Mark: Walrus: cool; Narwhals: cooler.

  12. Typing in extreme haste so this doesn’t lose its timeliness…



    Went clamming near Galilee just after rain. Made pasta with the wonderful cherrystones, but got bitten terribly (by what, sand fleas?) on the knees and upper arms.

    At night, dreams of espionage and escape. Secret passageway behind a wall of water in a friend’s shower. Pursued, and some unlucky spy in front of me is shot by something I thought up long ago, inspired by Rob Walker: a holo-gun. Presumably useful against people who appear three-dimensional but aren’t — they’re tough to hit otherwise.


    Checking the basement before bed as I do every once in a while. Flip on the light and there’s clawing noises outside. Can’t see anything through the dirty plastic covering the basement window, and then the long black and white tail goes by. Skunk.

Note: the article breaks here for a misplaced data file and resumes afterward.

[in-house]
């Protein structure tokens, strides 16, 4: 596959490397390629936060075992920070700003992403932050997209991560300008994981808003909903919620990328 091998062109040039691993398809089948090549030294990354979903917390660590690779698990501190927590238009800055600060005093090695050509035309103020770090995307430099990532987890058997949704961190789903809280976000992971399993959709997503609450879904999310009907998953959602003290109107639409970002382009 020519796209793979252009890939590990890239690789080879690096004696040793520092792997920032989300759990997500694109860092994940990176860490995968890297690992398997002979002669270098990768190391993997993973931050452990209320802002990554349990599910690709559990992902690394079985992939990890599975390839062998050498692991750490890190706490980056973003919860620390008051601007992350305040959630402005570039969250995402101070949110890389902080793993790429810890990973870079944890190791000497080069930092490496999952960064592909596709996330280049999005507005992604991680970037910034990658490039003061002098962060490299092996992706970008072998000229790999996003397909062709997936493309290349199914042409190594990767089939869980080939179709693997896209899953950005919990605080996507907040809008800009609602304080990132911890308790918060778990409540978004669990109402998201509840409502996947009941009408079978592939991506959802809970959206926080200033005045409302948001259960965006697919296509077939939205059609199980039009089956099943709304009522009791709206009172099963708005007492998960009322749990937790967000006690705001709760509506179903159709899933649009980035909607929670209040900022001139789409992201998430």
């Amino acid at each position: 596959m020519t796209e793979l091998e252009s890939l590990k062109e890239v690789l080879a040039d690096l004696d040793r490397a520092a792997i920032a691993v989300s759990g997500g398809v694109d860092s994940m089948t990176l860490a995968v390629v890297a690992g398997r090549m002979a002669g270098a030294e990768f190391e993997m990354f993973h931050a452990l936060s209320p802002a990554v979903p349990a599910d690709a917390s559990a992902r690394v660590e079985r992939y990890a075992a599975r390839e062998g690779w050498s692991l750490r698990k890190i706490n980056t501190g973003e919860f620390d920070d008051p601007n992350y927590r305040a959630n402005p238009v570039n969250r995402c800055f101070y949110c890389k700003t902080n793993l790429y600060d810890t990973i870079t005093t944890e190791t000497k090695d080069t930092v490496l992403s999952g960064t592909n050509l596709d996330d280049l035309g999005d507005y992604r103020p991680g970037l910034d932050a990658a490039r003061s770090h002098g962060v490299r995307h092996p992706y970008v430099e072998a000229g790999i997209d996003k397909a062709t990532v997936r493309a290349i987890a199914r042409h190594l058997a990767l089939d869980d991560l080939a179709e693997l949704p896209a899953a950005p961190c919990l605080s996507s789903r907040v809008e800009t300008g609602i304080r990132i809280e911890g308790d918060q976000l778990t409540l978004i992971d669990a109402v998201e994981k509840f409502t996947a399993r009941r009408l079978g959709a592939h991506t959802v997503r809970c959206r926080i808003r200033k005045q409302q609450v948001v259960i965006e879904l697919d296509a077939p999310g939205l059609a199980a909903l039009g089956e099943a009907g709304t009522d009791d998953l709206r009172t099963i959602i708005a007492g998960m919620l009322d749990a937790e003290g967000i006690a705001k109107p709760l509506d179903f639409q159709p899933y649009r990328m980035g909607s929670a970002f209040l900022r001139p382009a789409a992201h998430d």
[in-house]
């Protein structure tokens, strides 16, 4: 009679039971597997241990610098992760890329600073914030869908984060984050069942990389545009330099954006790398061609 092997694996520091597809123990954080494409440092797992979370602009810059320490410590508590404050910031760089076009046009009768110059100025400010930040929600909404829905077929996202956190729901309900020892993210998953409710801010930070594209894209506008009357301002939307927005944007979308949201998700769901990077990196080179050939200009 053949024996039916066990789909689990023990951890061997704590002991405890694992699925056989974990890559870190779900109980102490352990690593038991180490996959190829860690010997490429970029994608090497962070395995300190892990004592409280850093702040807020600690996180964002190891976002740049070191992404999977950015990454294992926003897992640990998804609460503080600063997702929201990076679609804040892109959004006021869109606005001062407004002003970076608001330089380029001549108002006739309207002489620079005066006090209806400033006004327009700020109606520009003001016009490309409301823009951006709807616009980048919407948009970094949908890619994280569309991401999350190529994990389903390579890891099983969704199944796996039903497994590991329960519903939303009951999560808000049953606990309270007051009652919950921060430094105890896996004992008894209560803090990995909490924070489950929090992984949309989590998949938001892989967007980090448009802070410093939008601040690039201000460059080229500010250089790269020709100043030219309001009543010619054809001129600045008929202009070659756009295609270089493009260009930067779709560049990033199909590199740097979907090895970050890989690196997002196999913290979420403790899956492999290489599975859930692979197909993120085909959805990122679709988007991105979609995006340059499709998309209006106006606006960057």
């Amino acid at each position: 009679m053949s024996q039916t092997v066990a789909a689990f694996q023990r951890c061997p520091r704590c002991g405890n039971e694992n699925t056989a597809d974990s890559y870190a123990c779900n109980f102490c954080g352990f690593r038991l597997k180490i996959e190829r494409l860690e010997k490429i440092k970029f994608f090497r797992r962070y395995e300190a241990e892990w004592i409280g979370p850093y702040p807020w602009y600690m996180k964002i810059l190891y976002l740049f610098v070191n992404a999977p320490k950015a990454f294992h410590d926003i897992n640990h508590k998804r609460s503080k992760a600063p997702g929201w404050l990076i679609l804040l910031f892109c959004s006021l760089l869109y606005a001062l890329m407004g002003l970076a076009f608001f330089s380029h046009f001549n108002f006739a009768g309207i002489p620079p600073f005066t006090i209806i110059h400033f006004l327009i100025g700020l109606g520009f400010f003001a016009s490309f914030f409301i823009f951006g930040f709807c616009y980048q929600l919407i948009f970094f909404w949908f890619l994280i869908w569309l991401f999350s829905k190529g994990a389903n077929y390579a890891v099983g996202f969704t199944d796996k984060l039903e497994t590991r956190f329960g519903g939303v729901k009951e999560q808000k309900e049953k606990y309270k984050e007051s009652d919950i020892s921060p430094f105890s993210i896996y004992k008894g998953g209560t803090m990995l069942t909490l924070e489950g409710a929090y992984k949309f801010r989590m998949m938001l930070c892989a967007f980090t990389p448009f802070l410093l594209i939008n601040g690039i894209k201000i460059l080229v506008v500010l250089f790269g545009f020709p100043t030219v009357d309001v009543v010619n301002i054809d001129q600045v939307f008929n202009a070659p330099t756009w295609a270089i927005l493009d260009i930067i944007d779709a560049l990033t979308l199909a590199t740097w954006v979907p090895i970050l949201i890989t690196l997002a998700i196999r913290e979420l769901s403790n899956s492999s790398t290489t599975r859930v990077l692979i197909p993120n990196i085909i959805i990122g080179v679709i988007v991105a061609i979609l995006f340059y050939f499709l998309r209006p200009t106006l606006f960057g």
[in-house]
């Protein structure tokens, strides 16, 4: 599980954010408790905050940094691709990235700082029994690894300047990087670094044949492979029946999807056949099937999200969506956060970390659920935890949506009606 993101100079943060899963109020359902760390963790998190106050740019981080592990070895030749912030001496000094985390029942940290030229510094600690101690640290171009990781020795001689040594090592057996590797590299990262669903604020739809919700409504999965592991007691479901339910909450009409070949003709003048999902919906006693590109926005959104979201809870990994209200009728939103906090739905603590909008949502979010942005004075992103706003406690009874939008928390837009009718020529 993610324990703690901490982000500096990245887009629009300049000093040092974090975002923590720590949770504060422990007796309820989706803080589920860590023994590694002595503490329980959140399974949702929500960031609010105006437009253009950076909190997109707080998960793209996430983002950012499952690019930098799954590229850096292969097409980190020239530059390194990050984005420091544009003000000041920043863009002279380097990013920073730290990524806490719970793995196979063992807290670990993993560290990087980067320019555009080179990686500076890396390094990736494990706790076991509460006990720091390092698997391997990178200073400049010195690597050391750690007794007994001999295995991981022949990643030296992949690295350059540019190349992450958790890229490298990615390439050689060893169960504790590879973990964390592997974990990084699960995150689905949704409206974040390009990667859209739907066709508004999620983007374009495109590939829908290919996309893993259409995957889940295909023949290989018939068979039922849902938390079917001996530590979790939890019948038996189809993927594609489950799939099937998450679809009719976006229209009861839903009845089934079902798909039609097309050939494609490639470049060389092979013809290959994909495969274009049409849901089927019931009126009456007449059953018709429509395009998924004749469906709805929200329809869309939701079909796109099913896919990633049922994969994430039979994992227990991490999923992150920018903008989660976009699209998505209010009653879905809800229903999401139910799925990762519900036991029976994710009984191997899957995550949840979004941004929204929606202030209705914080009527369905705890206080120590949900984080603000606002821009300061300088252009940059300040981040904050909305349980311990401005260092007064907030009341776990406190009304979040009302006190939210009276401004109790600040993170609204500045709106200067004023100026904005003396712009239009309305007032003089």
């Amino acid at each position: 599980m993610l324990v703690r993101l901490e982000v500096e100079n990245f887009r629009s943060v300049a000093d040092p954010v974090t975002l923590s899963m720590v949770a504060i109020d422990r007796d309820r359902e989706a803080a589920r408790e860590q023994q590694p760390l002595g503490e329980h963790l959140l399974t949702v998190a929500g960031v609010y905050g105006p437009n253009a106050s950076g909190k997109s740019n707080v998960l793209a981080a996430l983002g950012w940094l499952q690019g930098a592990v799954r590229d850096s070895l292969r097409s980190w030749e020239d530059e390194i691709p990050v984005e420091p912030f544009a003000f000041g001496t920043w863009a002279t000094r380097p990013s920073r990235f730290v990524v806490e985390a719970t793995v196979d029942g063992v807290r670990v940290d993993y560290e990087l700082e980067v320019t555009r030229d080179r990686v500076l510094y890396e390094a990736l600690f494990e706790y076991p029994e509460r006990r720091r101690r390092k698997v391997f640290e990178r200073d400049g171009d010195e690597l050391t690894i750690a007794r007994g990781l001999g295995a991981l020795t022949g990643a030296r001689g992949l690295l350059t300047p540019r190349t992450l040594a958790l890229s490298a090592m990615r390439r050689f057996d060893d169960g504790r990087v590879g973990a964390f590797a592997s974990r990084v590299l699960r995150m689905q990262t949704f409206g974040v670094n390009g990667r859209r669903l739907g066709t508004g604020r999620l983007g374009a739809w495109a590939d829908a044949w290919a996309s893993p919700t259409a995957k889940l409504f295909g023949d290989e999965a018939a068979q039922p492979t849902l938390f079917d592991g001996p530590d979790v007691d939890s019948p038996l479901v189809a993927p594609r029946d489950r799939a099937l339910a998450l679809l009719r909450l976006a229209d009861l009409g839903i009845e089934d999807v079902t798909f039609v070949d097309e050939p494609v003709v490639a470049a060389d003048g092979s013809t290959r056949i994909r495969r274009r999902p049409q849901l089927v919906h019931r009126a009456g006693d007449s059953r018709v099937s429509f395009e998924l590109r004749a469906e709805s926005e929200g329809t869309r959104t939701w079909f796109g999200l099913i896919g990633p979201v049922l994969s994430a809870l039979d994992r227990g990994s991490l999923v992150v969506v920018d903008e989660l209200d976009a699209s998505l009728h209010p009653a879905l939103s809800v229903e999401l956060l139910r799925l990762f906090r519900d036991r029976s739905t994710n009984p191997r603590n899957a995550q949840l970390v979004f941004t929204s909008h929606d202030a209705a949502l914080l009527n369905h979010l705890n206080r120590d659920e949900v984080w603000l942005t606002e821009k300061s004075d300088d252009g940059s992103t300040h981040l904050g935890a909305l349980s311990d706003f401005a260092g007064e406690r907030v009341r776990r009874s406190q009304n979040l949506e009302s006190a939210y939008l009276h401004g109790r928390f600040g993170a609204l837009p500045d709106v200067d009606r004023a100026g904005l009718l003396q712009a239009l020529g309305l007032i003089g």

Dreamed of a newspaper story about five suicides inspiring a sixth. The headline made it seem like some sort of Heaven’s Gate transcendence scenario, equally a failure: ASTRAL PLAN COLLAPSED. Dream fades with some sort of melancholy guitar, as if I’m hearing strains of some latter-day McLean who wrote a sad I-heard-the-news-today about the whole thing. The double assonance and those wavering notes — I’m stunned. That something so half-formed can be impossible to gainsay. I’m in awe, as always, of dreams.